Gram’s Butter Pound Cake

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Another recipe from my grandmother, or Gram as we all called her.   This was her pound cake recipe, and it’s so freakin’ amazing that she has to get her name in the title.   Really, even for those of you who think pound cake is bland or maybe just disinteresting, please just try this, just once.   Honestly, you’ll make it again.   And again.

It’s fantastic as the base for strawberry shortcake, but it’s also just really good all by itself.   Plus, there’s an added bonus that it freezes really well so you can make it and save some or all of it for later…just cover it with aluminum foil and when you’re ready for cake just take it out and let it thaw on the counter.

Couple notes before I get into the specifics here.   First, apparently my grandmother loved mixing.   There’s a lot of mixing in this and you’ll see from some of the in-progress pictures that by the time you’re done and ready to cook, the batter is extremely smooth.   Honestly, I don’t know if all this is necessary – but tell you what, I ain’t gonna mess with it.   It works.   I haven’t tried doing it with less mixing because…why?   This is great as is.

Second thing, at one point you’re going to see me say something to the effect of “pour the batter into a tube pan”.   I’ve eaten this cake basically from the time I could chew and I still looked at that and said “what the f#%k is a tube pan”?   So, being incredibly internet-savvy (not really), I used the Google.   Apparently it’s just a deep, circular pan with a hollow tube inside it.   So you end up with a circular cake with a hole in the middle (like a huge donut).  A bundt cake pan is a kind of tube pan and I have one of those so I used that and it works.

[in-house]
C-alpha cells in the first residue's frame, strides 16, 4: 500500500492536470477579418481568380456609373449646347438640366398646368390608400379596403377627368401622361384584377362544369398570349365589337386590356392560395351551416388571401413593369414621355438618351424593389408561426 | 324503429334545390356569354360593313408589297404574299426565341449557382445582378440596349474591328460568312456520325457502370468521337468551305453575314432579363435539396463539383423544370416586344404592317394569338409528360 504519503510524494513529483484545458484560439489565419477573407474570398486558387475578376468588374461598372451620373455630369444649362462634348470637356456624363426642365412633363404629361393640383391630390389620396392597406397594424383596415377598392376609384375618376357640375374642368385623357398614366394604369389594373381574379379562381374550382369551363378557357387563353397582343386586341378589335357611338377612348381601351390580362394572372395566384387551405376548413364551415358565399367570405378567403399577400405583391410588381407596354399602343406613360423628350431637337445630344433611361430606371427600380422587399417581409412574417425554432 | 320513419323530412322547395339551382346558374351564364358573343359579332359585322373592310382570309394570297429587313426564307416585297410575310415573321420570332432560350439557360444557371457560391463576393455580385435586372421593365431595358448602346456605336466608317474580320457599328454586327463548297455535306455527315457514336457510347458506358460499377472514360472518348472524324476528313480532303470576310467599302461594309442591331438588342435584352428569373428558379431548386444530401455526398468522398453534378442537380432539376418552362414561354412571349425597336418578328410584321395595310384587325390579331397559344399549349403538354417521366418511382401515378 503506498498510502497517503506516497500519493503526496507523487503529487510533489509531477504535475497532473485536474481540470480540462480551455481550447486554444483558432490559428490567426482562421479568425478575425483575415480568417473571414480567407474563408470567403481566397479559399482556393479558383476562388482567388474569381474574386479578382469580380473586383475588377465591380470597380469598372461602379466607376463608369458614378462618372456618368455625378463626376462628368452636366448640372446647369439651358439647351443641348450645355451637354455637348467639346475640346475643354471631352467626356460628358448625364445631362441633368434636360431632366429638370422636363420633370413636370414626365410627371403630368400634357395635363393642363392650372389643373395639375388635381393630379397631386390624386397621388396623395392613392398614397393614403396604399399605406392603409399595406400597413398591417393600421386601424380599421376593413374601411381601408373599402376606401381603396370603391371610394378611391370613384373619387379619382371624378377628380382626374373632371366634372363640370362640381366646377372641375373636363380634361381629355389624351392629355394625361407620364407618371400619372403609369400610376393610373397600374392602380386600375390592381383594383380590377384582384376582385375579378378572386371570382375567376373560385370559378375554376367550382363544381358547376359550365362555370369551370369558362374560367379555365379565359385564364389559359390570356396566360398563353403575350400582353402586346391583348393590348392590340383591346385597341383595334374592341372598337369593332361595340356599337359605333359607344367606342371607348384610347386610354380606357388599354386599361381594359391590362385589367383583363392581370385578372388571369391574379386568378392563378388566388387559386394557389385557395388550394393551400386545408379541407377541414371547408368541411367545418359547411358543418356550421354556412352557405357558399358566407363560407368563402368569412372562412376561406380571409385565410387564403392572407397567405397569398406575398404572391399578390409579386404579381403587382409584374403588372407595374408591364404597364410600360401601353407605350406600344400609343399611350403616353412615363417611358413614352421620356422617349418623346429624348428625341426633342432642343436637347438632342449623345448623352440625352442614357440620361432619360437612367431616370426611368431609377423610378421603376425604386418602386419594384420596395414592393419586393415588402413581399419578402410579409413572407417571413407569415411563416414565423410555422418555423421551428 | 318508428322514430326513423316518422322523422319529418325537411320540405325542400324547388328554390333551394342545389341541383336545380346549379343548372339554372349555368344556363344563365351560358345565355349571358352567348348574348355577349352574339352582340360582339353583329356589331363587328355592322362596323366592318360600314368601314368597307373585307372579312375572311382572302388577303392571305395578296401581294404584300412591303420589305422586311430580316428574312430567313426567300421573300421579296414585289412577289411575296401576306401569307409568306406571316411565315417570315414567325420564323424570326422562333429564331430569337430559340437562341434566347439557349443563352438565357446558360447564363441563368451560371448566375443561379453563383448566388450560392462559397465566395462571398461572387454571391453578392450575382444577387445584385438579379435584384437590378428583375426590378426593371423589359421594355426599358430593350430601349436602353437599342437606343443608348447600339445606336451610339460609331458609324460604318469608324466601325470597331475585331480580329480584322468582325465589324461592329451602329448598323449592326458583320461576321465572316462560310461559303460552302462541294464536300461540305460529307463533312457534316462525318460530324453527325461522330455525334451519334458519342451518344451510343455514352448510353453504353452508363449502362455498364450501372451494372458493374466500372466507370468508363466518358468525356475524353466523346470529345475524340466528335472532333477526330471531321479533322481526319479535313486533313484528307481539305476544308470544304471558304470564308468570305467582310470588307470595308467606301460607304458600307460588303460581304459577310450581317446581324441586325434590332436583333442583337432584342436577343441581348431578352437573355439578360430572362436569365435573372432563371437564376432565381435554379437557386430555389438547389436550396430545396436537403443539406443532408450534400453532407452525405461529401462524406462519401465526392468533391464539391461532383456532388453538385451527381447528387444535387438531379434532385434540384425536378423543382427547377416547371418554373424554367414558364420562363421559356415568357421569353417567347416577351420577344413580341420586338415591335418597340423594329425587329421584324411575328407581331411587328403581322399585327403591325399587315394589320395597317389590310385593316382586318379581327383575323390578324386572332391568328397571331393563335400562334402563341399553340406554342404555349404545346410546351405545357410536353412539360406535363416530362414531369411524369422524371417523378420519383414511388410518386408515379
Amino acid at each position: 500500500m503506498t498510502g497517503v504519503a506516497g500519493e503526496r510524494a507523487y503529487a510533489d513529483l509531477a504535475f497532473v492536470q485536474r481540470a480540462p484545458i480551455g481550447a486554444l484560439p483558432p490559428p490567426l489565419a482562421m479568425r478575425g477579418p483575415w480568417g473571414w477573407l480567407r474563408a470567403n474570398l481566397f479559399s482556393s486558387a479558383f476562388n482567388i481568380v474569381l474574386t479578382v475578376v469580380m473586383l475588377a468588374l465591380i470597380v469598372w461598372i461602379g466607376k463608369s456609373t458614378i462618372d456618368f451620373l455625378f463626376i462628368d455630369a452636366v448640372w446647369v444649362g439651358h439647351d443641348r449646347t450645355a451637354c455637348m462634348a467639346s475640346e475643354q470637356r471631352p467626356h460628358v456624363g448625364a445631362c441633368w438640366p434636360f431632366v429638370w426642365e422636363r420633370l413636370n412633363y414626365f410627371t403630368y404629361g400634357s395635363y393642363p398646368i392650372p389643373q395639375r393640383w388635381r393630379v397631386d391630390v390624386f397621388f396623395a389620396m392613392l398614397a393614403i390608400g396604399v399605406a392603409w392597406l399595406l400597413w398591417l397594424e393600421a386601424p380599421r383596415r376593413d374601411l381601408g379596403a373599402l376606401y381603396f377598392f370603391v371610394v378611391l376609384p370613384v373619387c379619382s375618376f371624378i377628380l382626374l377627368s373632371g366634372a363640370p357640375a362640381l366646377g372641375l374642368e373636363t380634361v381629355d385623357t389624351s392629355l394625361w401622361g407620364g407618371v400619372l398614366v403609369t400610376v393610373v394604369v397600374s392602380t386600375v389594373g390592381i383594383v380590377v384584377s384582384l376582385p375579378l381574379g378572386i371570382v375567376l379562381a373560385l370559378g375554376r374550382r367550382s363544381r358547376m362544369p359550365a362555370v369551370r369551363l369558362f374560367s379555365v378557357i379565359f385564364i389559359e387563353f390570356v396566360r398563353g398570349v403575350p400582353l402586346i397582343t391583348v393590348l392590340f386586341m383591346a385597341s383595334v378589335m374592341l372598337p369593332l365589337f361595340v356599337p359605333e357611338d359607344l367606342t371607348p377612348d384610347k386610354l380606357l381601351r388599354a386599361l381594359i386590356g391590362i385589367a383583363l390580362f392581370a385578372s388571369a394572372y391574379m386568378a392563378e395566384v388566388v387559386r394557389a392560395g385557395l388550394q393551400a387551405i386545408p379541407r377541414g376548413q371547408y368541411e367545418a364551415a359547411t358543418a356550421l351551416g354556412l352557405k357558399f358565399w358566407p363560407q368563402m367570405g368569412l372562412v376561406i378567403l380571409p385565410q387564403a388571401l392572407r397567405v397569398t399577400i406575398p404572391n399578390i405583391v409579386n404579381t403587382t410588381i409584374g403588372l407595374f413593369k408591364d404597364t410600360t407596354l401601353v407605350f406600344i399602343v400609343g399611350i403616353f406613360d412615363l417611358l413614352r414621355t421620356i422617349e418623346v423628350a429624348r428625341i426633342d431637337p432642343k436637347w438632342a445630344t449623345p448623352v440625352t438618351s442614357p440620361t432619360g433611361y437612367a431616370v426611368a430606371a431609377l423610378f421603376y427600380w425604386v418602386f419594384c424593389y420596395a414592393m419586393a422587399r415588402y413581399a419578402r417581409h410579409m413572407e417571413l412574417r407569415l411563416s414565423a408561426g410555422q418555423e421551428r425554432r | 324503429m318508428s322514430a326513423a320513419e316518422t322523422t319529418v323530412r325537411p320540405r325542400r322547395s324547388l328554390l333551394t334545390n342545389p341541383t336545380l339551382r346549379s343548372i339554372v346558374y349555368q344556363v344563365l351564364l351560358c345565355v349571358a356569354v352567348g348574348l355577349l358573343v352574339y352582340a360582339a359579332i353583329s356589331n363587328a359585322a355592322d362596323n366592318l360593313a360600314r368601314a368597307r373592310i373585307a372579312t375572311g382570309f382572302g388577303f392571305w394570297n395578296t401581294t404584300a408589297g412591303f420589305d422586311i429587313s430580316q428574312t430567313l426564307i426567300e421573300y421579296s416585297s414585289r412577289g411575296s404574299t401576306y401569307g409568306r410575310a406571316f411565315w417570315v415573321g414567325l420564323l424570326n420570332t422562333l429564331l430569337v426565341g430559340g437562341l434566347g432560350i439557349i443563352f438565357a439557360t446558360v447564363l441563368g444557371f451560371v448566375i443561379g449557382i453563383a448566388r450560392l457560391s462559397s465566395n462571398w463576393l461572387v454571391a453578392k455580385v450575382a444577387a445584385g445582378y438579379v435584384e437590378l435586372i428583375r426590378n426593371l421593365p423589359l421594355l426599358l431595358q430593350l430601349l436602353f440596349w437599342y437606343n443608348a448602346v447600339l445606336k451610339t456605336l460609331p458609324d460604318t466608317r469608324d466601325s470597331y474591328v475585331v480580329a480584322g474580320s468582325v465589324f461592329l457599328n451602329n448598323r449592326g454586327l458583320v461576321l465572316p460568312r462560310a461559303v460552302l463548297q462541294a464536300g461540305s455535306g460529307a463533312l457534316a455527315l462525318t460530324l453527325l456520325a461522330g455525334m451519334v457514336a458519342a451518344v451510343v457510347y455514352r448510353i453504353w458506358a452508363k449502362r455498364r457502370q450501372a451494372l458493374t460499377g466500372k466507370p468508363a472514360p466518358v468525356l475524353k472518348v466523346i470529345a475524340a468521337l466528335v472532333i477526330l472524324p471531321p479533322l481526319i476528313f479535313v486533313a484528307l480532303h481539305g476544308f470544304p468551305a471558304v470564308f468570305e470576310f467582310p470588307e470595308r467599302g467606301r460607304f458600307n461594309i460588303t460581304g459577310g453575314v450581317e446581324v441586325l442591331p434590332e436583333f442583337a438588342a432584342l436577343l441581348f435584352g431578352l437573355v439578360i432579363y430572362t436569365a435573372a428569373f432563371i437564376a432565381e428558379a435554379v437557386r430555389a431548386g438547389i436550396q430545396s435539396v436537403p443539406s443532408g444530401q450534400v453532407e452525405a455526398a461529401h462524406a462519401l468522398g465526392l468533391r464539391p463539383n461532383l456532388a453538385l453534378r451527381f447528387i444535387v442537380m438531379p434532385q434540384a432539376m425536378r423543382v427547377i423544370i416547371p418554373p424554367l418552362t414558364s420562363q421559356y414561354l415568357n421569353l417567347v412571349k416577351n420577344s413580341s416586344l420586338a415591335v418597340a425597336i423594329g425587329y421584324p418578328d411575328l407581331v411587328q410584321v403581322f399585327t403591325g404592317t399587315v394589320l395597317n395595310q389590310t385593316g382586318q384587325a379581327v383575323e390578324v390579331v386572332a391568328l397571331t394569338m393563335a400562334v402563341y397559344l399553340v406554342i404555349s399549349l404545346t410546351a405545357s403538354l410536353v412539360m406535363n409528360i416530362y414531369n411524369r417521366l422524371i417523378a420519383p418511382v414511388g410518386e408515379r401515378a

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Ok, on with the show!

  • Difficulty: easy/moderate
  • Print

Ingredients

  • 1 ½ cup sugar
  • 1 ½ t baking powder
  • ½ t salt
  • 1 1/2 cups flour
  • 1 1/8 cup butter, softened to room temperature
  • 5 eggs (Yes, 5 – that’s not a typo.   Gram loves her dairy apparently.)
  • ½ t almond extract  

Directions

Mix the sugar, baking powder and salt in a bowl and set that aside.   Make sure they’re well-mixed – I use a whisk to get them all together.

In a separate bowl mix the flour and butter.   Here’s where she starts her mixing spree – you need to mix these with your hand mixer for five minutes.   It’s a long time, but you’ll notice the mixture is pretty smooth, and after we’re finally done with it, it will be very smooth.

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Next, add the 5 eggs, one at a time.   Beat well after putting in each individual egg.  (So, egg, beat, egg, beat, etc. until you’ve done all five.

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Take the sugar mix and add that gradually – I do it in four sections.   Again, sugar, mix, sugar, mix, etc. until it’s all in there.  Finally, add the almond extract and mix that for a final two minutes.   Like I said, it’s a lot of mixing but it’s all pretty easy.

Pour the batter into your tube pan (do not grease or flour it) and bake at 325 for 55 minutes to an hour, or until its golden brown at the top.   You’ll notice that the cake rises quite a bit, so make sure that there’s not a rack right above the pan in the oven.

Take the cake out of the oven, turn it upside down (this is why you don’t grease or flour it) and put it over a bottle to cool.   Seriously.   Depending on the size of the hole in your pan you should be able to use a 2-liter bottle of soda or a wine bottle.   Mine was a little narrow, so I used a bottle of Worcestershire sauce. 

The reason you do this is that, if you don’t, the cake will collapse in on itself while it’s cooling and get much denser than you want it to be.

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When it’s fully cooled cut it up and enjoy!   Please, please try this one!   It’s simple and amazing.

 

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